In the US, roughly 1.5% of rheumatoid arthritis patients treated with NSAIDs --or 107,000 persons--are hospitalized each year for serious GI bleeds. From the 19th Congress of the International League Against Rheumatism come results of a prospective trial in which investigators compared 16 nonsteroidal anti-inflammatory agents (NSAIDs) to determine the gastrointestinal (GI) toxicity of each in patients with rheumatoid arthritis.
Dr. Singh and colleagues at eight sites in North America followed consecutively enrolled patients in the Arthritis, Rheumatism, and Aging Medical Information System (ARAMIS) Study for a total of 19,289 patient years. They found nabumetone (Relafen) did not cause serious GI bleeding or other clinically significant GI events necessitating hospitalization in 221 patient-years of follow-up. Similarly, etodolac (Lodine) did not result in serious GI bleeding or other events leading to hospitalization over 87 patient-years. Most of the available data on GI toxicity and NSAIDs have focused on endoscopic ulcers rather than on GI bleeds, which have a much more serious prognosis.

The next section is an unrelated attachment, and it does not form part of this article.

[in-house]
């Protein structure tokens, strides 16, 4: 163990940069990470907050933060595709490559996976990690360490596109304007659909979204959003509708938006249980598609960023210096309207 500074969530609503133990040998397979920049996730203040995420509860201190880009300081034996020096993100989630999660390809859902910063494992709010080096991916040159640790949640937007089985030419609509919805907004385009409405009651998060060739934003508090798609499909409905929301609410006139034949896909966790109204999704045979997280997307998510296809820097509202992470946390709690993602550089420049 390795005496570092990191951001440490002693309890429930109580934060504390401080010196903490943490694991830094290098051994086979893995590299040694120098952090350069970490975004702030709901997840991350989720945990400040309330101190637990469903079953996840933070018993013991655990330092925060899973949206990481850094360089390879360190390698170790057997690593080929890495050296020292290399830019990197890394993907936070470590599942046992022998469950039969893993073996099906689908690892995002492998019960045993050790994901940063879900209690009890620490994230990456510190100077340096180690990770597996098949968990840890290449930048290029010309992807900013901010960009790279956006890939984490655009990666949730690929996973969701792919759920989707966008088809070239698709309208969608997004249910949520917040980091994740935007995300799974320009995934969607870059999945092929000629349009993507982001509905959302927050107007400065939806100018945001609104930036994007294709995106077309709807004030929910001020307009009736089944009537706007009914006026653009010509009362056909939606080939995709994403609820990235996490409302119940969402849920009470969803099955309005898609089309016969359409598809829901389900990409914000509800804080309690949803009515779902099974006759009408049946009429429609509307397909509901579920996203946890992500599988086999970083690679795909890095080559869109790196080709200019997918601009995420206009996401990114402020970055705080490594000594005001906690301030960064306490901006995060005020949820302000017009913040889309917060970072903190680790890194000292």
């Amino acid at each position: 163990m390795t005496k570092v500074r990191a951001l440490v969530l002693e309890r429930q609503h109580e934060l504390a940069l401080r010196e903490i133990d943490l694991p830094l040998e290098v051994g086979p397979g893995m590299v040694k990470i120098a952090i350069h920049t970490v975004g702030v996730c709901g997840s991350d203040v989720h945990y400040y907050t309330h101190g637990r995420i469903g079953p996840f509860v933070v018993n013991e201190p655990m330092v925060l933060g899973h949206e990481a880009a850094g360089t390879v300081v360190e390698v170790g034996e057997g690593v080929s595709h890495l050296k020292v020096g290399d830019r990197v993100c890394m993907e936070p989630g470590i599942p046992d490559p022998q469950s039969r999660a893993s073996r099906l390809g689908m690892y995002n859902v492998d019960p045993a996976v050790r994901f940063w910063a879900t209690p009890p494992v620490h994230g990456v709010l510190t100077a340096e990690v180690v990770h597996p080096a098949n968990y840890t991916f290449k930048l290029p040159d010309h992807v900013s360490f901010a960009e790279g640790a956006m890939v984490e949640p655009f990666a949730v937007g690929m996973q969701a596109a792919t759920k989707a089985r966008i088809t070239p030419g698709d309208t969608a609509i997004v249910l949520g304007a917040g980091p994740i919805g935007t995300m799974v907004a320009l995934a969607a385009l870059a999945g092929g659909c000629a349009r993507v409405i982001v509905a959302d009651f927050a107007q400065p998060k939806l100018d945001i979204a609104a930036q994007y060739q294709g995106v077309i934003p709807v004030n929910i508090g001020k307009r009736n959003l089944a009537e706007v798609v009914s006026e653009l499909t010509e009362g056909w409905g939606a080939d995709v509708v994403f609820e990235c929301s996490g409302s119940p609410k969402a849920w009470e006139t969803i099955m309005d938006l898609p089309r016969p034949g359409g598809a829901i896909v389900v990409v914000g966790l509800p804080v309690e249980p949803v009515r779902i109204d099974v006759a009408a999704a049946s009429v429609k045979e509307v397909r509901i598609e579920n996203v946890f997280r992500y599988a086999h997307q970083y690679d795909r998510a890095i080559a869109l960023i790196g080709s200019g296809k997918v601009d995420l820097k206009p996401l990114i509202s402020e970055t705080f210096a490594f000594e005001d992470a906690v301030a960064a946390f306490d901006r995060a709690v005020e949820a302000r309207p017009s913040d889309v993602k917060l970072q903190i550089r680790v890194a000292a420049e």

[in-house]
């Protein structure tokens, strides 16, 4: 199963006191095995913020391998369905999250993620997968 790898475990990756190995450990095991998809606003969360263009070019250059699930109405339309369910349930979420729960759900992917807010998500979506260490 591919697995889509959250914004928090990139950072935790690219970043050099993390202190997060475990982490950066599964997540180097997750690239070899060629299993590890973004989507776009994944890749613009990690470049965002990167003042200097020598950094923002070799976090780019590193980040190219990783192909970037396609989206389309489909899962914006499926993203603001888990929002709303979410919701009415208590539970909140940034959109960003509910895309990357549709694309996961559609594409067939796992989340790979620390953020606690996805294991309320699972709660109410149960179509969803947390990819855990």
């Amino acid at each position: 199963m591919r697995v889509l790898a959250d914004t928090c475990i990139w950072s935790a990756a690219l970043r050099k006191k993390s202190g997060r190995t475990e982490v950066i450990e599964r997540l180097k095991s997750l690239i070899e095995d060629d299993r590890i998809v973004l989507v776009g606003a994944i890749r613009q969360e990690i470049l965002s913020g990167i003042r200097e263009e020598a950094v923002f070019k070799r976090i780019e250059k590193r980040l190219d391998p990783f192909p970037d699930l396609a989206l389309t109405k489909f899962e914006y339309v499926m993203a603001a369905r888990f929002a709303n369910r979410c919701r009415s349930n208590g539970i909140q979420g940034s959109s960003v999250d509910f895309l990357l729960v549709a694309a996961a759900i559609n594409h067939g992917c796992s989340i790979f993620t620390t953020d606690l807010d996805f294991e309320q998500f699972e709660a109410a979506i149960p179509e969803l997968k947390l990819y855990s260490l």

Most GI bleeding studies to date have been retrospective and case-controlled, which allows researchers to determine the relative risk of selected events but not the incidence. A prospective cohort study such as ARAMIS provides information on both the relative and absolute risk of serious GI events.